The second group of inductees for the Wellington High School Wall of Recognition was announced on Thursday.

Merle Dowd WHS Class of 1936

Born in Wellington, Kan., in 1918, Mr. Dowd saw his parents grow vegetables and take in boarders as he was growing up during the Great Depression. He sold newspapers and magazines in the train station where his father worked.

After graduation Merle attended Kansas State College but had to drop out in order to support his mother and younger brother after his father died.

During World War II Merle worked for Boeing in Seattle as an Engineering Liaison between Design and Manufacturing on the B-17E and F while earning the first half of his mechanical engineering degree at the University of Washington. After the war he finished his mechanical engineering degree and earned his MBA at Northwestern Technological Institute in Chicago. Mr. Dowd worked for the Ford Motor Co. in Michigan before he moved back to Seattle to work for Boeing again in 1957 rising to Unit Chief of the Presentations and Proposals. He stayed there until a major downturn in the aircraft industry in 1970. By that time Mr. Dowd had already written several books, including, "How to Live Better and Spend 20% Less". He had also written numerous magazine articles, all in his spare time.

After leaving Boeing, Mr. Dowd started his "Money Talk" column in the Seattle Times, which ran for 24 years and appeared in 625 newspapers nationally. He came to be involved in many small business ventures, juggling as many as six concurrently, including becoming a licensed stock broker and personal finance adviser and Mr. Dowd continued to write books. Mr. Dowd also established the Backwater Company to help people self-publish their books, as well as his own. He was also a dedicated Rotarian, with 38 years of membership.

Mr. Dowd came of age in the Great Depression, he often mentioned in his articles and books how growing up in Wellington during this time influenced his financial philosophies that he shared. And so he wrote in his memoir, titled A Kansas Kid: "I am a product of that environment." He felt that his early contacts with farming and small town Kansas roots gave him a conservative approach to living and managing money. Indeed, of his 20 published books, 15 were about money and how to handle it.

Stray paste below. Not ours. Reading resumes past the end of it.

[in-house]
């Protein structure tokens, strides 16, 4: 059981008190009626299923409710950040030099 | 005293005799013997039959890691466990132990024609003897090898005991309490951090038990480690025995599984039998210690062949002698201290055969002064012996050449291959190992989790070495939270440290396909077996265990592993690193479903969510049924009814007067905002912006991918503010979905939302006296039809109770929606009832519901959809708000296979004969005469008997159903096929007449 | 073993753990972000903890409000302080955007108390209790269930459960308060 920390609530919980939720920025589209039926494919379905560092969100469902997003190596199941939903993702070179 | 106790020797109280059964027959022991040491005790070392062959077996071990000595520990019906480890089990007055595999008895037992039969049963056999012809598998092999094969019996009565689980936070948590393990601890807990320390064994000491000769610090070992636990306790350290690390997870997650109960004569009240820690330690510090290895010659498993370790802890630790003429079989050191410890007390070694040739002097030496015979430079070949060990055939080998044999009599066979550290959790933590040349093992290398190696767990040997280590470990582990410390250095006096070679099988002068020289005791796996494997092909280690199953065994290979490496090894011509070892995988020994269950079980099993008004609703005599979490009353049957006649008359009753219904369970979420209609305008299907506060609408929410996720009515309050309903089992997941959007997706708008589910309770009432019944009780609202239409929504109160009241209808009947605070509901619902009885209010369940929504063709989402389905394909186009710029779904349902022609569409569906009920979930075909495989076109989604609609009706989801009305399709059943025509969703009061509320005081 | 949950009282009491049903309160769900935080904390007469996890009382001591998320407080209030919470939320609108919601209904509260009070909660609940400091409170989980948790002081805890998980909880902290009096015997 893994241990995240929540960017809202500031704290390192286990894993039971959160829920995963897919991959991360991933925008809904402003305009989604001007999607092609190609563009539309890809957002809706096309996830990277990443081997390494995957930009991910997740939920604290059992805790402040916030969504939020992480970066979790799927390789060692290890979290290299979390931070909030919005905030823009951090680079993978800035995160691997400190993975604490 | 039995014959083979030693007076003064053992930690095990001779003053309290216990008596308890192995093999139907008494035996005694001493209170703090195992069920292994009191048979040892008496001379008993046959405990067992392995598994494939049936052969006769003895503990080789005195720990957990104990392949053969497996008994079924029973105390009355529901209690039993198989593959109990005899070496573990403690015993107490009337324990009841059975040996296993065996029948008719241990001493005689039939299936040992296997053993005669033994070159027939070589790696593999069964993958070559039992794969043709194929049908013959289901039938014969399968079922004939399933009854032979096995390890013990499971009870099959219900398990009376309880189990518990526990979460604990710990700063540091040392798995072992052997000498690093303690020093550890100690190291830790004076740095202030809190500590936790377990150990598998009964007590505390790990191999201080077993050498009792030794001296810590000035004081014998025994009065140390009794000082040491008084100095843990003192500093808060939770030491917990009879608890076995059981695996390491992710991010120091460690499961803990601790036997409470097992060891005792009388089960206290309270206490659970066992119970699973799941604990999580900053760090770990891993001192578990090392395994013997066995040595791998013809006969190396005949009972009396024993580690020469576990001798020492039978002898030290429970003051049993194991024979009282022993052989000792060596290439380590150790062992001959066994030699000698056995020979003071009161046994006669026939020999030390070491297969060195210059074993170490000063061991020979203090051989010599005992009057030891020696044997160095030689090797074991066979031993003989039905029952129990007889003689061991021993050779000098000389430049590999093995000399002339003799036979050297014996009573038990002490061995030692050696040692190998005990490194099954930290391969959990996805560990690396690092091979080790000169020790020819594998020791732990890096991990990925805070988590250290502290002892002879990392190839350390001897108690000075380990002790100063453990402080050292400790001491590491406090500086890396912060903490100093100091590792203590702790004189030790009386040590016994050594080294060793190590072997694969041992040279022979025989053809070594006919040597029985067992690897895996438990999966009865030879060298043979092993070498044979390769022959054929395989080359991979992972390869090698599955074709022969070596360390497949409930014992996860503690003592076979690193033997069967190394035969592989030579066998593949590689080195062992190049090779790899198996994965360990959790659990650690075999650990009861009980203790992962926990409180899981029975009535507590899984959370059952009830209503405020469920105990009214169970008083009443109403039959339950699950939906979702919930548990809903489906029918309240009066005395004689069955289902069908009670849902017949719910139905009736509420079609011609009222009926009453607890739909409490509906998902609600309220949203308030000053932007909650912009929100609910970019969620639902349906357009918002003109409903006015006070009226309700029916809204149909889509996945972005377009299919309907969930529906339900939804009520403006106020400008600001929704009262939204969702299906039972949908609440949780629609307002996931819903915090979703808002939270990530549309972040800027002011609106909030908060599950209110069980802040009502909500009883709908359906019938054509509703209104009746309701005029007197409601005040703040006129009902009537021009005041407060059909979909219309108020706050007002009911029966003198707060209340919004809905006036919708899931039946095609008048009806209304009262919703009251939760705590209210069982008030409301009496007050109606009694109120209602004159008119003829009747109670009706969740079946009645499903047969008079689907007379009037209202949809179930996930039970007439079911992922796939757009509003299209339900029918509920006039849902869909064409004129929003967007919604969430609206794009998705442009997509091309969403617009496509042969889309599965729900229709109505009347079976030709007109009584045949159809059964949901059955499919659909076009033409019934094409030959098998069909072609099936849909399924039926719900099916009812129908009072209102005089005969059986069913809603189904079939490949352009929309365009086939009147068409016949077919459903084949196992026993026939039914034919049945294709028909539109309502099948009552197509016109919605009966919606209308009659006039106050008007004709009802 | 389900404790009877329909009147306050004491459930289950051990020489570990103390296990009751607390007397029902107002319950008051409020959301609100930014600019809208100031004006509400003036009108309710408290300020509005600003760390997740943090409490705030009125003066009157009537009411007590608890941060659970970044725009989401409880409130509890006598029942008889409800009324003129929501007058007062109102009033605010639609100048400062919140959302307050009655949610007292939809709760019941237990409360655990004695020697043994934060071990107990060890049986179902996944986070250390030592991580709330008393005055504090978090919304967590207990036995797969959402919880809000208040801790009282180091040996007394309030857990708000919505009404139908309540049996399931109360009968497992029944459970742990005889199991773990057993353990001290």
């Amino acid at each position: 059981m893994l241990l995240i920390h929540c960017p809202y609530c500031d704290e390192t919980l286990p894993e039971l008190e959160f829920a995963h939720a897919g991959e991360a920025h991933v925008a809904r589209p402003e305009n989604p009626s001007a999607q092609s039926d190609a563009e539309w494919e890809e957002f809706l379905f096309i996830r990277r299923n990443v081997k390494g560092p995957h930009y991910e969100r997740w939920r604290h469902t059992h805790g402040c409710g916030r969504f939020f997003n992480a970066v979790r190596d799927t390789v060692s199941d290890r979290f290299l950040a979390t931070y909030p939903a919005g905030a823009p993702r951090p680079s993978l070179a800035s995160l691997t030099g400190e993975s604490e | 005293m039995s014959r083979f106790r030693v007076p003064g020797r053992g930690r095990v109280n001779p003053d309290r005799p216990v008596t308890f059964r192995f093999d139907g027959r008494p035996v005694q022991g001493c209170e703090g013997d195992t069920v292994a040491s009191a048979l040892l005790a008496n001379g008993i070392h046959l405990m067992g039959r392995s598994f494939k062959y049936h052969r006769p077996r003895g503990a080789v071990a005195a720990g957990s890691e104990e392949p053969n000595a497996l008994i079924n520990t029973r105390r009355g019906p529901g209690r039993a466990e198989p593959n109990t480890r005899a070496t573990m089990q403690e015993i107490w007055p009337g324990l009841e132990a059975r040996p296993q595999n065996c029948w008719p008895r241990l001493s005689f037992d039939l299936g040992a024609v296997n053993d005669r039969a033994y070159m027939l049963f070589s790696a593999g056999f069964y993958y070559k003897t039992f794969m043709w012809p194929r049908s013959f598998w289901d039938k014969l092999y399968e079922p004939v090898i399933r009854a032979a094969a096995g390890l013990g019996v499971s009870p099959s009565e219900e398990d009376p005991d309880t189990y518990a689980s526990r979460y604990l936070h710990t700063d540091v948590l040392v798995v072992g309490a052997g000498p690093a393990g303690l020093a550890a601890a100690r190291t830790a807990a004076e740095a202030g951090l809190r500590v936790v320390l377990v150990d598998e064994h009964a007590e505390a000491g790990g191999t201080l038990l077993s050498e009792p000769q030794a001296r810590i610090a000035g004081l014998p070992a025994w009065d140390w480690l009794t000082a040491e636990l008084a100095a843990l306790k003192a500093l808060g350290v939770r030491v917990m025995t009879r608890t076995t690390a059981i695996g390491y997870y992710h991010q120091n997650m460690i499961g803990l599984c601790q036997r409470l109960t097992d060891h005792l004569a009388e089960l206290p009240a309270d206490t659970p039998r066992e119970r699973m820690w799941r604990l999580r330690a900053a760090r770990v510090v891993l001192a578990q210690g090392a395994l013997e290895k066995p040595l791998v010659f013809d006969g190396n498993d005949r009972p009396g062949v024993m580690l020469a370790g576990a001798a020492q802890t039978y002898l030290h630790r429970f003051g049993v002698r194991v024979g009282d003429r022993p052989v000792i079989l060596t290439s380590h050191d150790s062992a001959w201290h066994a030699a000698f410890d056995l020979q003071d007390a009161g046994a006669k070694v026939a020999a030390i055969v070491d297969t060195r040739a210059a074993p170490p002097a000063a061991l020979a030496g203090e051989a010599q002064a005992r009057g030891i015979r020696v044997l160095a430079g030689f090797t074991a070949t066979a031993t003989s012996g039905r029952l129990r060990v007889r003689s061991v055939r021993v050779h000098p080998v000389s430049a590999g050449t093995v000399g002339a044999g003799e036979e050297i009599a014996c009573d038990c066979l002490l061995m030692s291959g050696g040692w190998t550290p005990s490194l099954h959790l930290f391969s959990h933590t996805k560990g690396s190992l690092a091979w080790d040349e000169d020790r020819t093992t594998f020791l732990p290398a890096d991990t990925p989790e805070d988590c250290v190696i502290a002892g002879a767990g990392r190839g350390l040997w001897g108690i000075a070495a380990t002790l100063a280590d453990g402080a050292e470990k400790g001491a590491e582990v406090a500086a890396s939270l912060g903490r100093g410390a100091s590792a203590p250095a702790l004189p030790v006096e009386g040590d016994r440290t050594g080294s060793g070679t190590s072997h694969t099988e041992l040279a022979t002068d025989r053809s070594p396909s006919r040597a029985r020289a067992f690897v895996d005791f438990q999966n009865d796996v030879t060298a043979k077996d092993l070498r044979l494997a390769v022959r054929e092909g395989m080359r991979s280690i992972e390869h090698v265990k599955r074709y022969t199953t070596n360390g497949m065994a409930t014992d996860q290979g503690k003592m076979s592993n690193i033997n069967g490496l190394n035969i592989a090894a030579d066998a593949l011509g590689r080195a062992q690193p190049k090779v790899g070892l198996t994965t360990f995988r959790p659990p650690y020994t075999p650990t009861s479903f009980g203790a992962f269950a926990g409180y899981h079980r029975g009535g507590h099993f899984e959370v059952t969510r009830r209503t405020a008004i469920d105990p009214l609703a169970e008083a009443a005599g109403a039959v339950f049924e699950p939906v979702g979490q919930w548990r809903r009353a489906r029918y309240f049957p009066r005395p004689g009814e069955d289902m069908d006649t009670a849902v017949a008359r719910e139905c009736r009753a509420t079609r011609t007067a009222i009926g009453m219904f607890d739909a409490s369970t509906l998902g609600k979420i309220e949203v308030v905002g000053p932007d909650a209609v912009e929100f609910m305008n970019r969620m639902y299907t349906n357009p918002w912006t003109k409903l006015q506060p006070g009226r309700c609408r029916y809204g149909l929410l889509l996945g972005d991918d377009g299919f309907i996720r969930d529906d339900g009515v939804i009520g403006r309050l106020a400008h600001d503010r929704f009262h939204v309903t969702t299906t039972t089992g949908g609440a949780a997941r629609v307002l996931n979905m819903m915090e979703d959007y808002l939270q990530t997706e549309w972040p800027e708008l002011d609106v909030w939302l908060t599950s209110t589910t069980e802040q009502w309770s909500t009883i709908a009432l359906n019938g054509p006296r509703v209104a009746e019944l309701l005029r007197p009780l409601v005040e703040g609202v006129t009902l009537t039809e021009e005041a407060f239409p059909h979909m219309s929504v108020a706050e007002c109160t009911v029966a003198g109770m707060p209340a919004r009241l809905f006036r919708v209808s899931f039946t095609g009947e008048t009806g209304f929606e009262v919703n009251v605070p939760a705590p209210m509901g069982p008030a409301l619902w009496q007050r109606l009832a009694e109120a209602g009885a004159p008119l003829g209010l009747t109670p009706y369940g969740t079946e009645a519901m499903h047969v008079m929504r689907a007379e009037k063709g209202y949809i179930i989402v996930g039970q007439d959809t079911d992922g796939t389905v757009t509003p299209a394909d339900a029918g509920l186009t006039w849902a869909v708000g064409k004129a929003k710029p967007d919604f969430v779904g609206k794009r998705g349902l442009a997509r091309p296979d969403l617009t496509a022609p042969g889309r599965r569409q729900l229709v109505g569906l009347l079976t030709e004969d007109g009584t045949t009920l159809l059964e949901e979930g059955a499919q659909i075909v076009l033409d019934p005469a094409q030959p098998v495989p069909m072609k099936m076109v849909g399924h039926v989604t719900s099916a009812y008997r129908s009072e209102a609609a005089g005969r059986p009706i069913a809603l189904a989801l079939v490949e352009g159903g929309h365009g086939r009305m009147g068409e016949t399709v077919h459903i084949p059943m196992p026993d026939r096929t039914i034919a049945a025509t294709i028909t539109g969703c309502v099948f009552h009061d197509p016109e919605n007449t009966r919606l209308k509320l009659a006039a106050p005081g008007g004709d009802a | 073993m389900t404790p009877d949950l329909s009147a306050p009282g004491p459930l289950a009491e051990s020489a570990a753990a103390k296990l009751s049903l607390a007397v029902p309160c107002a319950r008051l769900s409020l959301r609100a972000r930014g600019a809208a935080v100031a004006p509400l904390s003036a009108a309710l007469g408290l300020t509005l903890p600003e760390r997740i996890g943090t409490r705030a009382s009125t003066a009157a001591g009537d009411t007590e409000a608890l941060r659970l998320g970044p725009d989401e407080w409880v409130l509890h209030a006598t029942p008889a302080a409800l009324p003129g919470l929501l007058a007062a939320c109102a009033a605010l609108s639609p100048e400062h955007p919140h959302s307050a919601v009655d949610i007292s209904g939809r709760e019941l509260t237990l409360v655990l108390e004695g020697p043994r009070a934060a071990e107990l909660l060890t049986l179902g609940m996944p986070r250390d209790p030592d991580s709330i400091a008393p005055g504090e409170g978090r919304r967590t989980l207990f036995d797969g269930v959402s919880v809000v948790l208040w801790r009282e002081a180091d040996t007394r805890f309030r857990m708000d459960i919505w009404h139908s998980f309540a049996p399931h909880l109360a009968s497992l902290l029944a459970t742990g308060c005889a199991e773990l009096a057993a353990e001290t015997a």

Mr. Dowd gradually cut back on his work load in the 1990's to spend more time traveling with his wife.

Merle Edward Dowd passed away peacefully on December 1, 2010, at Covenant Shores, Mercer Island, Washington, at the age of 92.

Jerry Waugh WHS Class of 1945

After an outstanding athletic and academic career at WHS Jerry planed to go on and play sports in college but these plans were interrupted by WW II. Jerry served in the US Army for 18 months as a paratrooper before enrolling at the University of Kansas in the spring of 1947.

From 1947 – 1951 Jerry played on the K U basketball team under legendary coach Forrest C. "Phog" Allen and he credits Coach Allen with giving him the values that have served as the foundation of his professional career In his senior season 1950-51 Jerry was named team captain and acquired the nickname "Sheriff of Sumner County"

In 1951 Mr. Waugh received his B.S in Physical Education and began his successful teaching and coaching career at Emporia High School taking their basketball team to the state tournament and later moved backed to Lawrence leading the high school basketball team to a league title.

In 1956 Mr. Waugh was hired by K U Basketball coach Dick Harp to be an assistant coach for the Jayhawks. Coach Waugh was on the bench in 1957 when the Jayhawks, led by star player Wilt Chamberlain lost the National Championship game in triple overtime to North Carolina. Mr. Waugh also served as the Jayhawks head men's golf coach from 1958-59

In 1960 Mr. Waugh left coaching for four years before returning to coach high school basketball in Phoenix, Arizona for four years taking his 1967 – 68 to the state championship game.